Look ahead. 2023 will be crucial for Italy’s China policy, after it became the first and only G7 country to have joined the Belt and Road Initiative (aka the New Silk Road). By the end of the year, the government in Rome will have to decide whether or not to renew the agreement signed in March 2019.
- Back then, Chinese President Xi Jinping flew to Rome to sign a Memorandum of Understanding about Italy’s adherence to the Belt and Road Initiative with then-Prime Minister Giuseppe Conte.
- Later, during his tenure as PM, Mario Draghi de facto froze the MoU that would have entailed Italy entering the massive infrastructural and investment project.
- As US Deputy Secretary of State Wendy Sherman noted, Italy “has [had] eyes very wide open about the [People’s Republic of China], about their coercive actions around the world” since the Draghi government.
The upcoming deadline. The MoU states that it “will remain valid for five years and will be automatically extended for subsequent five-year periods and so forth, unless terminated by either Party by giving the other Party a written notice at least three months in advance.”
- Meaning: if it wants to leave, Italy must notify China by Christmas – sending a powerful political signal – and risk a reaction from Beijing.
- Alternatively, it can simply drop the matter, let the agreement be quietly renewed automatically, avoid tensions, and (if it wants to) ignore the MoU since it “does not constitute an international agreement from which rights and obligations under international law can derive.”
Where does the government stand? On the campaign trail, PM Giorgia Meloni called the MoU “a big mistake.” And in November, Defence Minister Guido Crosetto noted it’s “unlikely” she will renew it.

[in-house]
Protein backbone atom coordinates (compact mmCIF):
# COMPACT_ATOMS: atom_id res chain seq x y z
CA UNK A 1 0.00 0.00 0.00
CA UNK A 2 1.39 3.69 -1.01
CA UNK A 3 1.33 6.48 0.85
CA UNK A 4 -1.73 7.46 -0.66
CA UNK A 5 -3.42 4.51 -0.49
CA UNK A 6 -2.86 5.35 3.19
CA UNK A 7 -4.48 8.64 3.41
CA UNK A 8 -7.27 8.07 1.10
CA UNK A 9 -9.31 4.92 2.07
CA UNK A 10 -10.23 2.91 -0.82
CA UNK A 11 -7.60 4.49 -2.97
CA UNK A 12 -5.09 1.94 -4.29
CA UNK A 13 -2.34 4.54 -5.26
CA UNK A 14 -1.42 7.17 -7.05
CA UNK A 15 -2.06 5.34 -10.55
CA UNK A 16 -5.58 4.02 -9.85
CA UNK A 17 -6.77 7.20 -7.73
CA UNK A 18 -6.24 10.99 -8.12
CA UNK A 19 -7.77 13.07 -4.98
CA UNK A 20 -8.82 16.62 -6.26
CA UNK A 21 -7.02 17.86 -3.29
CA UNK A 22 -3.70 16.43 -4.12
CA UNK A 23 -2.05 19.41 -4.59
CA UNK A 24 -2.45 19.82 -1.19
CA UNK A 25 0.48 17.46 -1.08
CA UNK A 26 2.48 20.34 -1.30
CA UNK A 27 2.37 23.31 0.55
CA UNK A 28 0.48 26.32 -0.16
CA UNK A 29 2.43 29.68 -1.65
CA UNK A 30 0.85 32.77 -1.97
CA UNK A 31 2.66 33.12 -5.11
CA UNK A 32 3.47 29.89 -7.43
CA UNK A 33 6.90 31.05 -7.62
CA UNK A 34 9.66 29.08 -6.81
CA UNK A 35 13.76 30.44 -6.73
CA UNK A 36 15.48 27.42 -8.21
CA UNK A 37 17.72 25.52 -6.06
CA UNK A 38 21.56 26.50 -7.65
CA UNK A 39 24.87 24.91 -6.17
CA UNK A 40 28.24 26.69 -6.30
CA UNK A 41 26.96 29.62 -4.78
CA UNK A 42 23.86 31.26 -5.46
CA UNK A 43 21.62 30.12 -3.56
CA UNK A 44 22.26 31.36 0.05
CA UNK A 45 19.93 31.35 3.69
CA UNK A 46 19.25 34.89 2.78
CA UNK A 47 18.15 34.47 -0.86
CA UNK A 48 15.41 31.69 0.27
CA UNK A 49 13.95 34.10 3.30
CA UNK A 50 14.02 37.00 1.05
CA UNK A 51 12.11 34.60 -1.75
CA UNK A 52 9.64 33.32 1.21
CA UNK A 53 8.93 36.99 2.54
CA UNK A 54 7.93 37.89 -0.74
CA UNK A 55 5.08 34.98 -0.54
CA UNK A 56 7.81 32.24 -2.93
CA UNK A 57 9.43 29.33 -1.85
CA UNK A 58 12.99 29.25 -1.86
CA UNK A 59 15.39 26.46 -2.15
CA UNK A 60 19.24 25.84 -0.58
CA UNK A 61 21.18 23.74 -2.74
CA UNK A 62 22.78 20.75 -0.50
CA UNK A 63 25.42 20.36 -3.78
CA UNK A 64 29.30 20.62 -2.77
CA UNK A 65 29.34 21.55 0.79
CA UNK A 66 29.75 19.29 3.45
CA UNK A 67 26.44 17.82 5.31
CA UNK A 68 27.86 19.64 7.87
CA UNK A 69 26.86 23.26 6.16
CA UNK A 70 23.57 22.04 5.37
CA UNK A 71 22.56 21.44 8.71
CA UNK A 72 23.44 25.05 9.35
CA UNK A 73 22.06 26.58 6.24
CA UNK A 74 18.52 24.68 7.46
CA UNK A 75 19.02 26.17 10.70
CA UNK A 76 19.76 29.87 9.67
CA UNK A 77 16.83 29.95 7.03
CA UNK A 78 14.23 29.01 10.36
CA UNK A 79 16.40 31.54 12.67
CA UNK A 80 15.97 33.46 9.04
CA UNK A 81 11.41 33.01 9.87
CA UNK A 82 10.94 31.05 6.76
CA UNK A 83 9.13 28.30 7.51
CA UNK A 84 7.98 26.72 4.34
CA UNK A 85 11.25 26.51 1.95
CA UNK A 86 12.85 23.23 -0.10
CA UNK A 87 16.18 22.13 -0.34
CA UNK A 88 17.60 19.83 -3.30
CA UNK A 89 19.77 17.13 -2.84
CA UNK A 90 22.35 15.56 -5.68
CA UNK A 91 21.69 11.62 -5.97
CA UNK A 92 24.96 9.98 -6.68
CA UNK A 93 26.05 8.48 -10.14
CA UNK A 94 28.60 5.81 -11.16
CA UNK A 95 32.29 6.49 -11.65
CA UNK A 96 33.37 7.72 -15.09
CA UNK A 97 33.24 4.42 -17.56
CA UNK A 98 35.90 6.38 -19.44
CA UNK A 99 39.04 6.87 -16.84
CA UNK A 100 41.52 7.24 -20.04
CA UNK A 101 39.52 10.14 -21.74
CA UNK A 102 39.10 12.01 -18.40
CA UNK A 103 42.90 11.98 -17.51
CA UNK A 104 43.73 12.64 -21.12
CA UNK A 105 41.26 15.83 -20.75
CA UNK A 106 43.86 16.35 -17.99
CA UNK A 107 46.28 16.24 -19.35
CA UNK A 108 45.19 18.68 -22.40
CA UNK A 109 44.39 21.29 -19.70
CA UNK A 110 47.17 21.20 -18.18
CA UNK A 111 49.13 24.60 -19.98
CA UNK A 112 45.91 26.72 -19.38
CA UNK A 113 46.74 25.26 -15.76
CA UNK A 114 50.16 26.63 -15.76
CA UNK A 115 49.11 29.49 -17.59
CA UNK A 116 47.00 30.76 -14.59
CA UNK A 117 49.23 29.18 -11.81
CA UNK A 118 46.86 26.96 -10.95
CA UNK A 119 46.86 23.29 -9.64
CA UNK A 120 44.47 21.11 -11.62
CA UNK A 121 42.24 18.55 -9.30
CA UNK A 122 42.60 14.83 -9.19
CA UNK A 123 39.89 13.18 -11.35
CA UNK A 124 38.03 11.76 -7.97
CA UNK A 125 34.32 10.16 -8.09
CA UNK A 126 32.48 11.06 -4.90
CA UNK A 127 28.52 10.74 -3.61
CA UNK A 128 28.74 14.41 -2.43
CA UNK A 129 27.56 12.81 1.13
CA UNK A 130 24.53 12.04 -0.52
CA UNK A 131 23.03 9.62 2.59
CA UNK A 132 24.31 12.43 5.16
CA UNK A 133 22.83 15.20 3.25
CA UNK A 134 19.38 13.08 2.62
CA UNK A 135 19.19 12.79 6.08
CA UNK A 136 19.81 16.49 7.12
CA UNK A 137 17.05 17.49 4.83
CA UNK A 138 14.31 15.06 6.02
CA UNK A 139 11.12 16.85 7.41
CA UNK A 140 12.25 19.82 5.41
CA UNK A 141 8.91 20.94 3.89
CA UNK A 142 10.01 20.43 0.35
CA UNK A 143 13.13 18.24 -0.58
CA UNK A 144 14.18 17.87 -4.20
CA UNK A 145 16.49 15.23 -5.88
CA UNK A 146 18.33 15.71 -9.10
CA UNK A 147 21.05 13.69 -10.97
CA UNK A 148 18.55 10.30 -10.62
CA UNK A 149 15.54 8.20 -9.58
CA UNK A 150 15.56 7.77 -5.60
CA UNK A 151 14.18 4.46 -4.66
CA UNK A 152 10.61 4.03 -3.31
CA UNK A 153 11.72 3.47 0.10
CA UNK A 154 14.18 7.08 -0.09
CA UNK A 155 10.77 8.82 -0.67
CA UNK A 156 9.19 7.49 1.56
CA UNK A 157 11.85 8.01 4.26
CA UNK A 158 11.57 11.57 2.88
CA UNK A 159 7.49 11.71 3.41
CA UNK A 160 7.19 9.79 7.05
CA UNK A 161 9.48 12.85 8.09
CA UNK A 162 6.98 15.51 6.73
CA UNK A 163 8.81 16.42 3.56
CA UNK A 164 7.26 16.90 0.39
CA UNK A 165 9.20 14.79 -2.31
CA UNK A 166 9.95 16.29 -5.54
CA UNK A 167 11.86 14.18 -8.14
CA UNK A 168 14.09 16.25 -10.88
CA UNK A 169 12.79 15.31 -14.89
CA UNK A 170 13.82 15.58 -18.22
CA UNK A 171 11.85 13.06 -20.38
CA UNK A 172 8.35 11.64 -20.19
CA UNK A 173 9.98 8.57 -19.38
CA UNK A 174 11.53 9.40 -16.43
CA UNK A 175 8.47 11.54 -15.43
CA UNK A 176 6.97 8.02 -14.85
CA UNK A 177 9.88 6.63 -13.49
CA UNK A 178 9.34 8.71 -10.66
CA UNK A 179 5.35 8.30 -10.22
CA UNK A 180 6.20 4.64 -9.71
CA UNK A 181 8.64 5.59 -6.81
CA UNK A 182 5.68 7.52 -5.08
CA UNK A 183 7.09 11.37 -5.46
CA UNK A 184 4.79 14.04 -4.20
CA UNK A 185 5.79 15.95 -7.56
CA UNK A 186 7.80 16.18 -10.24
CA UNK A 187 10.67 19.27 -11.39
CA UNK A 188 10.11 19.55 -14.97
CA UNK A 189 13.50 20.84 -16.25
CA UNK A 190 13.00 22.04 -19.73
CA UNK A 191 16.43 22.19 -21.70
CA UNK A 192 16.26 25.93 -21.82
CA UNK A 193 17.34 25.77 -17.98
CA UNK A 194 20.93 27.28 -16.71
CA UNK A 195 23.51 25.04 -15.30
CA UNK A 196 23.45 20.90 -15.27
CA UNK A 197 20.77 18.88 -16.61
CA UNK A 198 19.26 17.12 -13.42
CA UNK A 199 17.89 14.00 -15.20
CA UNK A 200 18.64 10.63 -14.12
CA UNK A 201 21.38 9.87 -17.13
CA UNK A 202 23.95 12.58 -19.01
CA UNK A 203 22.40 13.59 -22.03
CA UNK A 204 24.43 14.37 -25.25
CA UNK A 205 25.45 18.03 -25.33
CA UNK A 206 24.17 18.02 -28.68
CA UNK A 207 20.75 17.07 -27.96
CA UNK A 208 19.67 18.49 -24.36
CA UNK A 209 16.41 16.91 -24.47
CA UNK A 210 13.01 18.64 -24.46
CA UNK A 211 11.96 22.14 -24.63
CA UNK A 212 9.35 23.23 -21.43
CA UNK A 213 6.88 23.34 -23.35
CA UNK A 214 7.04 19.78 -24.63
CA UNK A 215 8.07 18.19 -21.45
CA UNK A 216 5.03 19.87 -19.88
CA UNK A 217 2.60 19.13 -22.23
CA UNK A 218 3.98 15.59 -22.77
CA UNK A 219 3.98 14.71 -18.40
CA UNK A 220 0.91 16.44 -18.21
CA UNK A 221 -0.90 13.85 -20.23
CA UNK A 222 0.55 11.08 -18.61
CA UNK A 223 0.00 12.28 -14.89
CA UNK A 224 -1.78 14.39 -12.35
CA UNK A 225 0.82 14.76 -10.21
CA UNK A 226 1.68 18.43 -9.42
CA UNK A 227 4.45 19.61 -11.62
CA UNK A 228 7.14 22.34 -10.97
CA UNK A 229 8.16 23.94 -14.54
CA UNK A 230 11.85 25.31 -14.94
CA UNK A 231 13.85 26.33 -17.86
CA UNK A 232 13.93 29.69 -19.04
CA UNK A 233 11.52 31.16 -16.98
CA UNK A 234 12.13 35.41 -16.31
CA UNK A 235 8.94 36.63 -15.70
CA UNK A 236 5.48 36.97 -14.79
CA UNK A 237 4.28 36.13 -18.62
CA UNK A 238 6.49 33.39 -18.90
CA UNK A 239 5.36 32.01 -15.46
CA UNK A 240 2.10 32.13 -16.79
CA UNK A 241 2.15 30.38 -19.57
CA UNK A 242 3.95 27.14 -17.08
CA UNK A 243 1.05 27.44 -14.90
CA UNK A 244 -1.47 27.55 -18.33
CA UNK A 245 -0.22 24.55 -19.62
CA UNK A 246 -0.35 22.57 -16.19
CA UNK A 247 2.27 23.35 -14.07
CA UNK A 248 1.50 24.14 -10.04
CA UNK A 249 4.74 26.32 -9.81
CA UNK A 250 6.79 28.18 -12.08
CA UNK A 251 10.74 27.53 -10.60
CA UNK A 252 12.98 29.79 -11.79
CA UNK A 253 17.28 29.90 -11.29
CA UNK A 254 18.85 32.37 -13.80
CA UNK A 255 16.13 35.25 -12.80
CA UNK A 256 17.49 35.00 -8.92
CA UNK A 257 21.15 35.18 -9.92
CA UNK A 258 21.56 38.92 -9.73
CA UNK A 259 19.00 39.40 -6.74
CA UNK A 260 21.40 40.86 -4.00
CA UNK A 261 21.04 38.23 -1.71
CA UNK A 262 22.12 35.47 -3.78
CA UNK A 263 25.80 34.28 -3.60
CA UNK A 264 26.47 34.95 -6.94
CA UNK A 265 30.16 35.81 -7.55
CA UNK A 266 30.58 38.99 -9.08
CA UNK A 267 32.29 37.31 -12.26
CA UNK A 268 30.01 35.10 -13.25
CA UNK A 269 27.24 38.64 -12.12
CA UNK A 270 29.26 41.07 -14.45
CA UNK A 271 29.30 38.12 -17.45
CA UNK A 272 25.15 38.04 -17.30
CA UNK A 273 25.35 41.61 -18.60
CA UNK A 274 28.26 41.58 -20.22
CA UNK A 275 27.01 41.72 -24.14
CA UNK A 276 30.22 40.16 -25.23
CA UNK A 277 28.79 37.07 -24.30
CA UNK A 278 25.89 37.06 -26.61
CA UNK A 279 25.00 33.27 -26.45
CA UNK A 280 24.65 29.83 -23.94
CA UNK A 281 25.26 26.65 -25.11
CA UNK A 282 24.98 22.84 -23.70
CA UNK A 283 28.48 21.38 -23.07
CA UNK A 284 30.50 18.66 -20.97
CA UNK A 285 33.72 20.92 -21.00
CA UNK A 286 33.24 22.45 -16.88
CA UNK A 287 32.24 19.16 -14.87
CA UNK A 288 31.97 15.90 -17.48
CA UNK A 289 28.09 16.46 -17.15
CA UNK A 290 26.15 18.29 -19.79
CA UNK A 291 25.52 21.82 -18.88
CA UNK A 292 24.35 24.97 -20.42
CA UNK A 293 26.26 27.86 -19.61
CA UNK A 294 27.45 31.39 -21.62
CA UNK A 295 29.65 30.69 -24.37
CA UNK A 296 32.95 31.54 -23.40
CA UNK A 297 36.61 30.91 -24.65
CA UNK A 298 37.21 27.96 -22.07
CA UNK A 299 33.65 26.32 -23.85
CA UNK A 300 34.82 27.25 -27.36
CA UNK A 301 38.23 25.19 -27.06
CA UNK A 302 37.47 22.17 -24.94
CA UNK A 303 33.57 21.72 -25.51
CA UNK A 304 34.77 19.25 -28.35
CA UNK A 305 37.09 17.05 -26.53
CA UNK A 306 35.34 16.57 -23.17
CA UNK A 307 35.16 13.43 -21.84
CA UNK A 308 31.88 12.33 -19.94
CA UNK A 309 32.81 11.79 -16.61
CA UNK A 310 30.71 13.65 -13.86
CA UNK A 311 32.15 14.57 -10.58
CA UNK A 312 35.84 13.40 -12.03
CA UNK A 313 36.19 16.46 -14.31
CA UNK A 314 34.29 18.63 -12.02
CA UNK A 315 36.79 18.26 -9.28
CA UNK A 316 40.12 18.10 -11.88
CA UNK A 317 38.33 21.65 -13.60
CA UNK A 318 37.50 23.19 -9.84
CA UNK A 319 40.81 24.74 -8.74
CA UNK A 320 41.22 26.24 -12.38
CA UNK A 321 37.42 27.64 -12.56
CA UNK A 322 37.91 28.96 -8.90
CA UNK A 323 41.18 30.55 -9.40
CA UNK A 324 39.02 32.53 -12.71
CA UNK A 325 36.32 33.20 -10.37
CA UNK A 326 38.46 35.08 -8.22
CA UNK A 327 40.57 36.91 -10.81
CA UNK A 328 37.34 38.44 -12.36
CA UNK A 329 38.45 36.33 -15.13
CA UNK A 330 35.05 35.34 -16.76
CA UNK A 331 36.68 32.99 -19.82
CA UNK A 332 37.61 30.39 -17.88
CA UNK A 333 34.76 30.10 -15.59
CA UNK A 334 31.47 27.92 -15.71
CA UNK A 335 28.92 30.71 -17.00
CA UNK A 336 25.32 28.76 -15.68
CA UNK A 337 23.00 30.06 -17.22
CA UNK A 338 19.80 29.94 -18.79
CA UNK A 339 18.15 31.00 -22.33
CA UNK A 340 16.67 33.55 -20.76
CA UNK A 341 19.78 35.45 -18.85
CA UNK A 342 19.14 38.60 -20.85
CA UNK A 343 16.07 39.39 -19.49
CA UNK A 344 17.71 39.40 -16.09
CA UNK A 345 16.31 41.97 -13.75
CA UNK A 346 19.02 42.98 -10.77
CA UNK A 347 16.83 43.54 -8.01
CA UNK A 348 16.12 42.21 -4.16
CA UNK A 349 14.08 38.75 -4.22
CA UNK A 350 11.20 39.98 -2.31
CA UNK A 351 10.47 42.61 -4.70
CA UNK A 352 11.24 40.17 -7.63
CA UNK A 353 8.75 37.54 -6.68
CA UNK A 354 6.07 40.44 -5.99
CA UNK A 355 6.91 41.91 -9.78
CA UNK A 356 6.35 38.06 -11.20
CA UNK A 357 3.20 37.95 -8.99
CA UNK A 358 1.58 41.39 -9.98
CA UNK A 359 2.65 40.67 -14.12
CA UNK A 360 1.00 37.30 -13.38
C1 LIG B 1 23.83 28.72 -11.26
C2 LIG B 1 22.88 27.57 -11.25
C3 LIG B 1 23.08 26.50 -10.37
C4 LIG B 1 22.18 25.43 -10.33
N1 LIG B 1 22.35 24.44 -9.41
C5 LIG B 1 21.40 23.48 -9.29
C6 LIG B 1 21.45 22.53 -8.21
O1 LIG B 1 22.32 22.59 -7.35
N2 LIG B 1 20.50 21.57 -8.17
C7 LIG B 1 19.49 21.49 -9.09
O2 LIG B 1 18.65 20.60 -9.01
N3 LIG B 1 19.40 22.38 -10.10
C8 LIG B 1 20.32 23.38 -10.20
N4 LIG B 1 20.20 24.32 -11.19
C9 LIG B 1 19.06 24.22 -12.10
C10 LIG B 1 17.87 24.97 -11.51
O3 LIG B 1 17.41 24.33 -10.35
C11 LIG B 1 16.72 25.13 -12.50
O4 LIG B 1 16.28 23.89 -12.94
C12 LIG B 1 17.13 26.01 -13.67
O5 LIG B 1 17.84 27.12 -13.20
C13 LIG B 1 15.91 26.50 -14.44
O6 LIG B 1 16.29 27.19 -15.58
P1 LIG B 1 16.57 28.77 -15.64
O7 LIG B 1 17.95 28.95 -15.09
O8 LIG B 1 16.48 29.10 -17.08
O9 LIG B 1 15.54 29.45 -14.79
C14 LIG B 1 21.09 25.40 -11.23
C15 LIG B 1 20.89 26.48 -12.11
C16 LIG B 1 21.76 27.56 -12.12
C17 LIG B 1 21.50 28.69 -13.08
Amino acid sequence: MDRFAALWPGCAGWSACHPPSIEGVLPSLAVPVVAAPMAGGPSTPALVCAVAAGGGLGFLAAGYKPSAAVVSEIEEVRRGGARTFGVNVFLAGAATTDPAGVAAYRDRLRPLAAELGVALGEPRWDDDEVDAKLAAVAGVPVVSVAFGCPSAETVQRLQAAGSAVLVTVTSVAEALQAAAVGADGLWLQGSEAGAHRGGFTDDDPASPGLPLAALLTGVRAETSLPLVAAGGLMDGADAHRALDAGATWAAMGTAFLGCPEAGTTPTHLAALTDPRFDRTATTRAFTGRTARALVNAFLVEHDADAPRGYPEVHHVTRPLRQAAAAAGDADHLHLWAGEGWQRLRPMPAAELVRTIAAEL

- “We will remain consistent with what we said when others wanted to sign that memorandum,” he said, referring to brothers of Italy – the party he and PM Meloni co-founded – criticising the MoU in 2019 from the opposition desks.
An ongoing effort. “China Hasn’t Given Up on the Belt and Road” wrote Matt Schrader and J. Michael Cole – respectively Adviser and Senior Adviser for China at the International Republican Institute – on Foreign Affairs.
- Though the BRI project experienced several setbacks, note the authors, Beijing did not abandon it: it’s currently in the process of readjusting both its aims and communication around it.
- The BRI is one of the main topics for the new Chinese ambassador to Rome, Jia Guide.
- “China’s party-state is quickly learning what the United States discovered after its own emergence as a superpower: that changing other societies is a complicated, messy business, and that trying to do it through large infusions of cash can backfire in damaging ways.”